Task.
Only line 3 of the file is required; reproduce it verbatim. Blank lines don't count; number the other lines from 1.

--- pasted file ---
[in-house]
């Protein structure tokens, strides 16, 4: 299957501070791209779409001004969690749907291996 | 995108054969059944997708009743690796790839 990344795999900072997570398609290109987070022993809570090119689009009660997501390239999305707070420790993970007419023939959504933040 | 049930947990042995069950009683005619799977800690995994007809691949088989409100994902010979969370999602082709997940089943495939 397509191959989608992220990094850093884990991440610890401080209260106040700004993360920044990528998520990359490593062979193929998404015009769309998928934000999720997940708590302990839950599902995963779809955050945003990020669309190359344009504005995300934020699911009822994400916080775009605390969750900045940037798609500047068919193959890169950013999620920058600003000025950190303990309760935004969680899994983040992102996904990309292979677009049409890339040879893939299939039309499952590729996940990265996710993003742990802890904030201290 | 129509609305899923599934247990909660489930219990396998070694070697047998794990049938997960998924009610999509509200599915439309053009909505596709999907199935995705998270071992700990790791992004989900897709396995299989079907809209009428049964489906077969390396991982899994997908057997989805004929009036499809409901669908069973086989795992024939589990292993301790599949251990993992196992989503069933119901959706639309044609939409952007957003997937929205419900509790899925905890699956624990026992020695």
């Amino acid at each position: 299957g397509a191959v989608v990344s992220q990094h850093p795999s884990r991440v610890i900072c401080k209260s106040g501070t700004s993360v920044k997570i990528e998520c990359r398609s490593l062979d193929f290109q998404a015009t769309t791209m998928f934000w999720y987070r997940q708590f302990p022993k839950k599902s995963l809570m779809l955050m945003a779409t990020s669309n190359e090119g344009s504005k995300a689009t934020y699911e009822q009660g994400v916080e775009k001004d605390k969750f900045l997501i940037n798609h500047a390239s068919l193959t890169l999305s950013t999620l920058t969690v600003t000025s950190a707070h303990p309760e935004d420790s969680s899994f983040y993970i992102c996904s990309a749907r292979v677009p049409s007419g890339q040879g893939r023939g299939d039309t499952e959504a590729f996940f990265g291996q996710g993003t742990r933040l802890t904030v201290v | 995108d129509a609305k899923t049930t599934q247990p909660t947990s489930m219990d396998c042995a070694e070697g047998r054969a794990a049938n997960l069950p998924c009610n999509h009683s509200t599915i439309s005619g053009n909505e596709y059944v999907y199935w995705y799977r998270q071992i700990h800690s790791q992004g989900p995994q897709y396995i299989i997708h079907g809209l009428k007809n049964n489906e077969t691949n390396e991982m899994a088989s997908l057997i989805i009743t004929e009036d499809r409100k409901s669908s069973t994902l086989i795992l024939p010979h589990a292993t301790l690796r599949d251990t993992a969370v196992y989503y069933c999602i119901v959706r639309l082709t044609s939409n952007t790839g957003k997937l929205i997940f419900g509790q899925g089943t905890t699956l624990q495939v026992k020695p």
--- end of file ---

């Amino acid at each position: 299957g397509a191959v989608v990344s992220q990094h850093p795999s884990r991440v610890i900072c401080k209260s106040g501070t700004s993360v920044k997570i990528e998520c990359r398609s490593l062979d193929f290109q998404a015009t769309t791209m998928f934000w999720y987070r997940q708590f302990p022993k839950k599902s995963l809570m779809l955050m945003a779409t990020s669309n190359e090119g344009s504005k995300a689009t934020y699911e009822q009660g994400v916080e775009k001004d605390k969750f900045l997501i940037n798609h500047a390239s068919l193959t890169l999305s950013t999620l920058t969690v600003t000025s950190a707070h303990p309760e935004d420790s969680s899994f983040y993970i992102c996904s990309a749907r292979v677009p049409s007419g890339q040879g893939r023939g299939d039309t499952e959504a590729f996940f990265g291996q996710g993003t742990r933040l802890t904030v201290v | 995108d129509a609305k899923t049930t599934q247990p909660t947990s489930m219990d396998c042995a070694e070697g047998r054969a794990a049938n997960l069950p998924c009610n999509h009683s509200t599915i439309s005619g053009n909505e596709y059944v999907y199935w995705y799977r998270q071992i700990h800690s790791q992004g989900p995994q897709y396995i299989i997708h079907g809209l009428k007809n049964n489906e077969t691949n390396e991982m899994a088989s997908l057997i989805i009743t004929e009036d499809r409100k409901s669908s069973t994902l086989i795992l024939p010979h589990a292993t301790l690796r599949d251990t993992a969370v196992y989503y069933c999602i119901v959706r639309l082709t044609s939409n952007t790839g957003k997937l929205i997940f419900g509790q899925g089943t905890t699956l624990q495939v026992k020695p």